By Stefanie Jackson – Eastern Shore residents provided input for the composition of the Virginia Coastal Resilience Master Plan at an Oct. 13 meeting in the Cape Charles Civic Center, led by Gov. Ralph Northam’s senior advisor to the Secretary of Natural and Historic Resources, Ellen Bolen.
“Science shows us that with climate change, flooding will get worse before it gets better because of rising sea level, increased rainfall, and stronger coastal storms,” stated an information sheet provided at the meeting.
Virginia’s Coastal Resilience Master Plan will aim “to reduce flooding where we can, adapt to it where we can’t, and increase the resilience of our neighborhoods and infrastructure.”
The state plan will identify and address challenges faced by coastal Virginians and seek to coordinate efforts at the local, regional, state, and federal levels.
Participants in the Cape Charles meeting discussed what causes flooding on the Eastern Shore, in their experience, and the challenges they face when flooding occurs.
Phil Goetkin, of Cape Charles, said high tides prevent storm drains from working properly, so high tides and storms are a bad combination when it comes to flooding.
The Shore also is in unusual situation in which a nor’easter can cause more trouble than a hurricane, and a storm that comes up the Chesapeake Bay can be more dangerous than a storm off the East Coast, he said.
Cora Johnston Baird, director of UVA’s Anheuser-Busch Coastal Research Center, in Oyster, said that flooding also comes up from the water table (the layer of soil between the groundwater and the land’s surface) and causes septic systems to fail.
Participants also noted a lack of infrastructure leaves many residents at-risk from the effects of flooding. Often, there is only one road leading in and out of a community, and the residential area is miles from the main highway, Route 13.
For example, Carole Brooks noted that Occohannock Neck Road is the only road to Silver Beach, 10 miles from the highway, and it floods frequently because the fields are higher than the road.
Furthermore, during a storm, residents may lose power, internet, and cellphone service, leaving them with the local radio station as the only way to stay informed, she said.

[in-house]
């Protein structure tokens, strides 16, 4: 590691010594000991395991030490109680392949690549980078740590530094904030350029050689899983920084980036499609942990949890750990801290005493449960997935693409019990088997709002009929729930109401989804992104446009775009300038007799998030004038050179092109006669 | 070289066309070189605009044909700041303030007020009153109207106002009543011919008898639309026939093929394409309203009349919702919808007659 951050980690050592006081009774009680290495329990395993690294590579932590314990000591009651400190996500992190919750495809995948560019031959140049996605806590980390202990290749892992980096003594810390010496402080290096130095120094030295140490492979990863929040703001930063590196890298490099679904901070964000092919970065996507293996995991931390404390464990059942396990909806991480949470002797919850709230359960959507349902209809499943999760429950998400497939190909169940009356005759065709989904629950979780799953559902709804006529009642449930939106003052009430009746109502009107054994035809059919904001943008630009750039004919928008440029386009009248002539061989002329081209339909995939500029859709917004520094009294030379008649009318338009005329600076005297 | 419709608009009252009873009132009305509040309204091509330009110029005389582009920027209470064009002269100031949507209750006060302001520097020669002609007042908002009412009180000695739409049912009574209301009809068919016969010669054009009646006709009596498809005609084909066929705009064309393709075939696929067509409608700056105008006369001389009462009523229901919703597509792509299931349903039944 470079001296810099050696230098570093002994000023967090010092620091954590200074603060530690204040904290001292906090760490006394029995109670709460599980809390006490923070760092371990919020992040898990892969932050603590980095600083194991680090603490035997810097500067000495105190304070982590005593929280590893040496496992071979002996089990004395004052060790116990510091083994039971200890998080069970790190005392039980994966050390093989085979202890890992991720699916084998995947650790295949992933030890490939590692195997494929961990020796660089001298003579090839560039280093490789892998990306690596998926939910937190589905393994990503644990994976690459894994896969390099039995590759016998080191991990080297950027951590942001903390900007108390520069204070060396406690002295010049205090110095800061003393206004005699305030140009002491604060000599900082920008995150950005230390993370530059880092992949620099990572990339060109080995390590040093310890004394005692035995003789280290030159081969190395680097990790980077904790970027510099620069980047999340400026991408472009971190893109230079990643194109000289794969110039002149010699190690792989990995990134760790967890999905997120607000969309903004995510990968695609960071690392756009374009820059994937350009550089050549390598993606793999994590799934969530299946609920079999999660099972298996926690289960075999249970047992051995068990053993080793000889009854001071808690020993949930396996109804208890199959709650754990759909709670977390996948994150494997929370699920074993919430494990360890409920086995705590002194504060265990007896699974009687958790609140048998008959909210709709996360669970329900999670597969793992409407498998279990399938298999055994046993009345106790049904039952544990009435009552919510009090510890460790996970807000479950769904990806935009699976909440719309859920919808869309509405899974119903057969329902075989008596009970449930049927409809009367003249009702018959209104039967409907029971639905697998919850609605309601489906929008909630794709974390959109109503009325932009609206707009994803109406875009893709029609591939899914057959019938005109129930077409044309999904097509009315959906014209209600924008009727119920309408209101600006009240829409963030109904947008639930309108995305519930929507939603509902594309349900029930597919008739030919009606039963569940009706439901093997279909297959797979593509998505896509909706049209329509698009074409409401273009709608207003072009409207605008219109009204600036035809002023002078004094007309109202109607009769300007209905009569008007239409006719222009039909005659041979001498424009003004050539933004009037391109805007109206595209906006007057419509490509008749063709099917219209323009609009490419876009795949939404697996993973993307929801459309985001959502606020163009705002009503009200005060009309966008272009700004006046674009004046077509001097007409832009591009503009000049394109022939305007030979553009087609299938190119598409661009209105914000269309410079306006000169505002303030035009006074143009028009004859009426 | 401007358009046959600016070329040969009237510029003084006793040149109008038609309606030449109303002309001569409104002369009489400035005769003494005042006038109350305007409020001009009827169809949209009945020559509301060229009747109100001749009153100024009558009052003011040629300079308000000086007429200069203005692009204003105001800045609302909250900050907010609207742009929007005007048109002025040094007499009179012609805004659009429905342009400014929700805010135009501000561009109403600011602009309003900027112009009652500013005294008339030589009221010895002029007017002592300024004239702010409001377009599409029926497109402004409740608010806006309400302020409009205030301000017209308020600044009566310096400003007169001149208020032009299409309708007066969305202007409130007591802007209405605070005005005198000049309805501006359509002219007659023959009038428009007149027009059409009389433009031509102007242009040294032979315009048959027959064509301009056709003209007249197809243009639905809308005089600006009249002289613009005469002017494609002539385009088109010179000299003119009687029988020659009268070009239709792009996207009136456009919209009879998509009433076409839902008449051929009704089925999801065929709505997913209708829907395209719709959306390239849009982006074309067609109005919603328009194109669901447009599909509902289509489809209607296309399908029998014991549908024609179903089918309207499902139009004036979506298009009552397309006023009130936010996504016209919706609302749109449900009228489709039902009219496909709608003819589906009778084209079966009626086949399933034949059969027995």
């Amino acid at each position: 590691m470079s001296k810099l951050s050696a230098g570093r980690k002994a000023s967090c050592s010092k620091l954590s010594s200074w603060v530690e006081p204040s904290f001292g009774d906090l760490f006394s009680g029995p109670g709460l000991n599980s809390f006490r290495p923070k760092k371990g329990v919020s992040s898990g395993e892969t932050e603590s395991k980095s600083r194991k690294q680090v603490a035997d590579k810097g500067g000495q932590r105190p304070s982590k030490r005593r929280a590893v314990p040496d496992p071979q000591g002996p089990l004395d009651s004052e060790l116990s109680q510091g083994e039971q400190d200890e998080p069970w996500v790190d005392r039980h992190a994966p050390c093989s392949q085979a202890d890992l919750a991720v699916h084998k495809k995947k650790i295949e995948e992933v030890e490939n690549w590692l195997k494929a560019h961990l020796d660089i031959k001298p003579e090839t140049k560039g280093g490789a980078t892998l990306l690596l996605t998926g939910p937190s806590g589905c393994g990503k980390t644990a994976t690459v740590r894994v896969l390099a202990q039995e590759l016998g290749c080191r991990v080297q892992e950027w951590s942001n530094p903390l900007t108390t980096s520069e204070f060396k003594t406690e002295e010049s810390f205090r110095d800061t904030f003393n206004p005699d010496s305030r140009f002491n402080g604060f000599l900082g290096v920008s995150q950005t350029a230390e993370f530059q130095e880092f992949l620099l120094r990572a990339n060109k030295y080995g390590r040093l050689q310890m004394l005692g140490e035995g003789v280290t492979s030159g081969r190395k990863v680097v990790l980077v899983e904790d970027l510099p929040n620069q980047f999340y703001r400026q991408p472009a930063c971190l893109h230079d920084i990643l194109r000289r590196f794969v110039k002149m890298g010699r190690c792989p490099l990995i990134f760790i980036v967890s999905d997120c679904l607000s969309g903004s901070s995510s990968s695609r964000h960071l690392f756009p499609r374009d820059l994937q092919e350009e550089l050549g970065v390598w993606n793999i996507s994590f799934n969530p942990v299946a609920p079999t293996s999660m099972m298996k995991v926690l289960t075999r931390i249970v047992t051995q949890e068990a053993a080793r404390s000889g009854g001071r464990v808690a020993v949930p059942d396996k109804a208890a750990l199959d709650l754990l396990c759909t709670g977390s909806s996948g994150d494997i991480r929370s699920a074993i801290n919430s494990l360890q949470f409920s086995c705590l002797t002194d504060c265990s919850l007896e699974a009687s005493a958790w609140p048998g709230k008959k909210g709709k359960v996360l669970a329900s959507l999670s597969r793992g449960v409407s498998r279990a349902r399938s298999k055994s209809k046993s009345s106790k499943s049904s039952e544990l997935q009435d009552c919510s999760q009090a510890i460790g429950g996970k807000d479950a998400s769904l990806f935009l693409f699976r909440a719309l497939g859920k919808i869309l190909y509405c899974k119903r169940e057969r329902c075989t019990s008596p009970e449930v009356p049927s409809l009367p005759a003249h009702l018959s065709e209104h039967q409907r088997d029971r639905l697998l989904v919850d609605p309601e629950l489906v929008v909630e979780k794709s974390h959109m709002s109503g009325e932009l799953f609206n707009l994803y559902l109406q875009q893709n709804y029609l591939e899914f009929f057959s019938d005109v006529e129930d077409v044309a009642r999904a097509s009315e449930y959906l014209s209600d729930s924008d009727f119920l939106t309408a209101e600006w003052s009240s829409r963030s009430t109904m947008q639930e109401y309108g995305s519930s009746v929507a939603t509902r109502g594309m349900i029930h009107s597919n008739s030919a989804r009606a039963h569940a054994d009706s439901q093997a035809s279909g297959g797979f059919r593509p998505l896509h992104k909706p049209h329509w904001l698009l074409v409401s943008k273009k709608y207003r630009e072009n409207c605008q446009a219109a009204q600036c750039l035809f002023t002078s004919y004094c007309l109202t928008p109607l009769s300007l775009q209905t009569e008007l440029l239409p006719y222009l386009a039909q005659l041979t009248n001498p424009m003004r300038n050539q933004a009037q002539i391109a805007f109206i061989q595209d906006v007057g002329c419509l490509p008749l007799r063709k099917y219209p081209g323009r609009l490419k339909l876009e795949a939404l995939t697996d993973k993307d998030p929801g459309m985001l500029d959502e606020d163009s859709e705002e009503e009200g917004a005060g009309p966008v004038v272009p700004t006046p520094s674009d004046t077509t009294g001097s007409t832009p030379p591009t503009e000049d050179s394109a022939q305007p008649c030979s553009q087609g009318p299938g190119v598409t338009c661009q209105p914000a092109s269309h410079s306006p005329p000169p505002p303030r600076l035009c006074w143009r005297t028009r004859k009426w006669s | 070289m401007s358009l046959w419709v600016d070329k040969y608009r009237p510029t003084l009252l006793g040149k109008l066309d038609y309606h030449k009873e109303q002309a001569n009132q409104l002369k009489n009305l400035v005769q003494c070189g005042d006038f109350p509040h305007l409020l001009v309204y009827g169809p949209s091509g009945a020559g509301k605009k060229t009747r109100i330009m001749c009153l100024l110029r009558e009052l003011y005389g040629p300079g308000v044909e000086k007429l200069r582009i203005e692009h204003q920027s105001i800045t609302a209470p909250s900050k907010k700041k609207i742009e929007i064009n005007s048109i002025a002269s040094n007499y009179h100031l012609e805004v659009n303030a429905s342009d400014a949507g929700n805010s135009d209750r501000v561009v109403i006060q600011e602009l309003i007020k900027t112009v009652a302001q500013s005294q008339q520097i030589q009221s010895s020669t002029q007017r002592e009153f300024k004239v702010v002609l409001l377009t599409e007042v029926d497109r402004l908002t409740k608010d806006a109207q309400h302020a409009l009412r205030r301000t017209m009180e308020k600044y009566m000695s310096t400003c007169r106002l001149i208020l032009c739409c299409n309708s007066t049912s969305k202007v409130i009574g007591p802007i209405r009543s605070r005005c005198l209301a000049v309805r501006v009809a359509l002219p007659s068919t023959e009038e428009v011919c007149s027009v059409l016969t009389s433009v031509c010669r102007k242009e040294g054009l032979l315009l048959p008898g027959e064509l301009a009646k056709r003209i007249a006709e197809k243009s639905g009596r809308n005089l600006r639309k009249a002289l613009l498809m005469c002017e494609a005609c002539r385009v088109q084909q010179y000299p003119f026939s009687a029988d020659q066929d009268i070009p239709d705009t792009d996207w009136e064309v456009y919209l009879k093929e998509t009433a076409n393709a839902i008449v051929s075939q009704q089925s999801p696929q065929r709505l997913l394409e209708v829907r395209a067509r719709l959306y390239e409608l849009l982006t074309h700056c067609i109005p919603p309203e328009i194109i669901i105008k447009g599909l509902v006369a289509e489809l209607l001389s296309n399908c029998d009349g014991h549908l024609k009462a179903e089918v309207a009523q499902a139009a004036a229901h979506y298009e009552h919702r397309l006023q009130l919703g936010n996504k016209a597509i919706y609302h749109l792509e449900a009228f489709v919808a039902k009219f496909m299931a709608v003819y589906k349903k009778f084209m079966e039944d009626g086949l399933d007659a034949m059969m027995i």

Johnston said most of the Shore’s “critical infrastructure” is on the highway, down the middle of the peninsula, where the land tends to be higher and more “stable.” The problem is whether or not residents can get to the highway or emergency vehicles can reach their communities, she said.
Bolen asked participants to identify reasons why people may not evacuate in the event of a major flood.
Among the answers were avoiding abandoning pets, protecting property, and lacking communication or helpful information resources.
Sue Mastyl added evacuation isn’t always possible because Route 13 easily can become “gridlocked.”
There are only two directions in which Eastern Shore residents can evacuate – north and south – and heading south leads directly to the Chesapeake Bay.
Rick Hubbard asked why people should leave the Shore when the weather conditions at their destination could be worse.
Bolen followed up with advice on how to know when flood waters are too high and travelers should turn around: as few as six inches of fast-moving water can knock down an adult, 12 inches can overpower a small car, and most SUVs and trucks can withstand no more than 18 to 24 inches of water.
More information on flooding and storm preparedness is provided by the Virginia Department of Emergency Management (VDEM) and the National Weather Service, part of the National Oceanic and Atmospheric Administration or NOAA.
VDEM provides a map of flood zones categorized by letters A through D, with Zone A having the highest flood risk and Zone D having the lowest risk.
Eastern Shore residents can find out which flood zone they live in by visiting www.vaemergency.gov/know-your-zone, clicking on the red button to “Go to Map,” and entering their residential addresses.
They also may visit www.weather.gov/wrn/ to learn about the National Weather Service’s Weather-Ready Nation program.
Another resource is the Virginia Community Flood Preparedness Fund of the Virginia Department of Conservation and Recreation, which provides funding to Virginia localities to develop individualized flood resilience plans.
An incorporated town can apply, and a county can apply on behalf of an unincorporated community.
Public input will continue informing professionals designing Virginia’s Coastal Resilience Master Plan. To take a survey or find more information on the project, visit www.virginia.gov/coastalresilience
Additional options for submitting input on the plan include emailing [email protected] and following the Secretary of Natural Resources (@NatResources) on Twitter and adding the tag #VACRMP to questions or comments.